Jan. 19 marks 100 days until the David E. Kampe Tower will officially open at the Penticton Regional Hospital.
Dignitaries, media and members of the public gathered in the tower’s main entrance to witness the unveiling of the tower’s countdown clock. The long-awaited expansion features 5 operating rooms, rooftop helipad, 84 medical/surgical inpatient beds and much more.
“It’s very exciting to be at this milestone in the David E. Kampe Tower project today marks 100 days until the doors open,” said Carl Meadows with Interior Health. “This I can say is one of B.C.’s, if not Canada’s, most stunning new towers.
Residents of Penticton and the South Okanagan will soon have a state-of-the-art facility where they receive care, a facility that will match the expertise of our staff and physicians and will enhance the care that the patients will receive.”
David E. Kampe, whom the tower is named after, was in attendance as an honoured guest at the countdown event. Penticton Mayor John Vassilaki personally thanked Kampe for his continued generosity throughout his lifetime and went as far as to give him a hug to express his gratitude.
“What I’m going to say next comes straight from the heart and not from paper. There’s no one anywhere in the Valley, or anywhere in British Columbia or Canada, that I respect more than David Kampe. He is one of the greatest philanthropist that I’ve seen in our region,” said Vassilaki. “Philanthropist is a Greek word that means friend of the people – so if he would allow me, I’d love to give him a hug. Because that’s how Greeks show their emotion, their appreciation and love for people that they care about.”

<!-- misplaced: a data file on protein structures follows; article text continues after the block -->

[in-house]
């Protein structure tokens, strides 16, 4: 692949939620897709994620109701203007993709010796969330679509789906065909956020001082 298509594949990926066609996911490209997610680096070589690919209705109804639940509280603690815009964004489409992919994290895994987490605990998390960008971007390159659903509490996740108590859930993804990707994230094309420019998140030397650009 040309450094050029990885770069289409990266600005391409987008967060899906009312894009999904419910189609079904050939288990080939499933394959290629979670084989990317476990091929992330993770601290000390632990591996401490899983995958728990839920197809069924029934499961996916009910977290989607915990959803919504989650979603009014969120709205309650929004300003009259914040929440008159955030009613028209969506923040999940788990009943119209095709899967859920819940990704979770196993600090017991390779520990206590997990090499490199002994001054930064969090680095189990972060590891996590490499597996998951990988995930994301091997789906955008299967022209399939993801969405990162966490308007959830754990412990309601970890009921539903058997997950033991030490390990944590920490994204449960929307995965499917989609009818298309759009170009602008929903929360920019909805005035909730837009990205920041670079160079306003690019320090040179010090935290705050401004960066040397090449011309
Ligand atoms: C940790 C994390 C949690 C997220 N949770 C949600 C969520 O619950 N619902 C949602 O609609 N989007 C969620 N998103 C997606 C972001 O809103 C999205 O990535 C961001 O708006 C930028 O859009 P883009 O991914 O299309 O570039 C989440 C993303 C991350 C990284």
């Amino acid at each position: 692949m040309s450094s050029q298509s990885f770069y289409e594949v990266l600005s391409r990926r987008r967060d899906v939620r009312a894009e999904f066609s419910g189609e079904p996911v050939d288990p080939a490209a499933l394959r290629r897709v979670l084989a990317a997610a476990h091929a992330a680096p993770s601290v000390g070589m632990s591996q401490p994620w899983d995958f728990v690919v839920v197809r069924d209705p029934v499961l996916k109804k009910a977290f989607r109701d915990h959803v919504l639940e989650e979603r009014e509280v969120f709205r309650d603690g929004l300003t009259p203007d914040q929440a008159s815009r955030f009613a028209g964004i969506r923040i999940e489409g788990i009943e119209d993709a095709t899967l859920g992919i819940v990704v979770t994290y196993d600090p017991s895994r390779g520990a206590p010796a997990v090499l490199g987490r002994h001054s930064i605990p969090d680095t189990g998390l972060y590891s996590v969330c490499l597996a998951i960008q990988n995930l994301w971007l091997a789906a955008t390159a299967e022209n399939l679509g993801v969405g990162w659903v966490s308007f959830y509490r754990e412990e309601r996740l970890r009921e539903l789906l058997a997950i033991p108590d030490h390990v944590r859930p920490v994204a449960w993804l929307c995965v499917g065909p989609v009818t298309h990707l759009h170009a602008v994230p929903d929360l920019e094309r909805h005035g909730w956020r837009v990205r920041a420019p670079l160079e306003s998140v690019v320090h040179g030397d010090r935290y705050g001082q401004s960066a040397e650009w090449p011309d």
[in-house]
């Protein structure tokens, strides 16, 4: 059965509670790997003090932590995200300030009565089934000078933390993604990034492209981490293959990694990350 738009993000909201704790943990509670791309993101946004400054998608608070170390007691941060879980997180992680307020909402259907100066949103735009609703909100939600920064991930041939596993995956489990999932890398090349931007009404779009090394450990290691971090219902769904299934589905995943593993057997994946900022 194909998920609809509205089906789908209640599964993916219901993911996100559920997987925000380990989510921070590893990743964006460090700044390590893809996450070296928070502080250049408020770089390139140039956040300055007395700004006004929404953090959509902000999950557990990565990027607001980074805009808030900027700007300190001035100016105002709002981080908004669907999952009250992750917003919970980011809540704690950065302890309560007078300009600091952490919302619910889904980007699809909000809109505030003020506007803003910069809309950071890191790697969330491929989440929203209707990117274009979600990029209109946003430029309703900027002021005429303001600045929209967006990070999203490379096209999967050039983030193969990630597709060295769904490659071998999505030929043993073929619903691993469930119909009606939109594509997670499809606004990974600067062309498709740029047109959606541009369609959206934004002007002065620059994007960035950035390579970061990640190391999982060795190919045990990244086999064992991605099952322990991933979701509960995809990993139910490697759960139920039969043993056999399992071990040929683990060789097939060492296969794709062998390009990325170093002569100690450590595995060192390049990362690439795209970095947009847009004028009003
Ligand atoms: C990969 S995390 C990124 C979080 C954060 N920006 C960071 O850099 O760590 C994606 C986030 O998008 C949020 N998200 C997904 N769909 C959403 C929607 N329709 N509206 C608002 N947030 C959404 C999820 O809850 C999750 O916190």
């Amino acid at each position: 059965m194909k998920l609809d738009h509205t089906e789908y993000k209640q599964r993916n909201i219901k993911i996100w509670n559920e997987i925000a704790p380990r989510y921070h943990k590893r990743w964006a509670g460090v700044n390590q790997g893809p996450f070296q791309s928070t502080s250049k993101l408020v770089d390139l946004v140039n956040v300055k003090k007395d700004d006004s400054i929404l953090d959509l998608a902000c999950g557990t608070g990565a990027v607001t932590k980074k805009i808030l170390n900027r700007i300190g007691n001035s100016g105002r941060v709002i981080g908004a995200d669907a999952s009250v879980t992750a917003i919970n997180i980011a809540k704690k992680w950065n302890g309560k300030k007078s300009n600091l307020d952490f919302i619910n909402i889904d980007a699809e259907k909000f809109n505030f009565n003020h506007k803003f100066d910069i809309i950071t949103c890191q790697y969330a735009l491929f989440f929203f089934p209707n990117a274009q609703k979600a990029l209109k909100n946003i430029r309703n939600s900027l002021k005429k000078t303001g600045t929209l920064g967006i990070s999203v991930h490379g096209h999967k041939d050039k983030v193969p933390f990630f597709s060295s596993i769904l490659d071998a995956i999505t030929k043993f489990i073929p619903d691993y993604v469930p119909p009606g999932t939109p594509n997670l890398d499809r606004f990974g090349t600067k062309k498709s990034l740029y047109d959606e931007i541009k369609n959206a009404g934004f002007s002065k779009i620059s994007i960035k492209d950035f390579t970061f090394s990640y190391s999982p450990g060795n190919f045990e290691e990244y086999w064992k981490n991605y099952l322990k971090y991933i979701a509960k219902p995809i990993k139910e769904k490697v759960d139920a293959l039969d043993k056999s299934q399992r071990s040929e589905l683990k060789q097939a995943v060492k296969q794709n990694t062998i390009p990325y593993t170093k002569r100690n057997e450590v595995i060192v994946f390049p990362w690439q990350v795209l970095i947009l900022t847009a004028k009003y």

Penticton Indian Band (PIB) Chief Chad Eneas said that he was honoured to be in attendance on behalf of the band and noted that while “Canada has a lot of work to do in terms of providing fair and equitable access to health services” for Indigenous, he is pleased with the connection the PIB has with Interior Health.
“We really appreciate the relationship we have with the hospital. Carl, you bring a really clear outlook in terms of what our community needs to do to address discrimination and racism,” said Eneas.
Vassilaki said this expansion is critical in “building a livable community” as the hospital will be better equipped to service Penticton’s growing population.
“When we talk about building a liveable community, the quality of two important amenities immediately come to mind – education and health care. The completion of Penticton’s hospital expansion project dramatically raises the bar for what our residents can expect of our community’s trusted health professionals,” said Vassilaki. “Regardless of where we fall in life’s spectrum of age, the funding and operation of a properly-sized hospital forms a critical safety net, day after day, month after month, and year after year.”
According to SOS Medical Foundation executive director Carey Bornn, the next portion of this project involves updating the hospital’s existing emergency room. He noted that construction for that project will commence in the next couple months.
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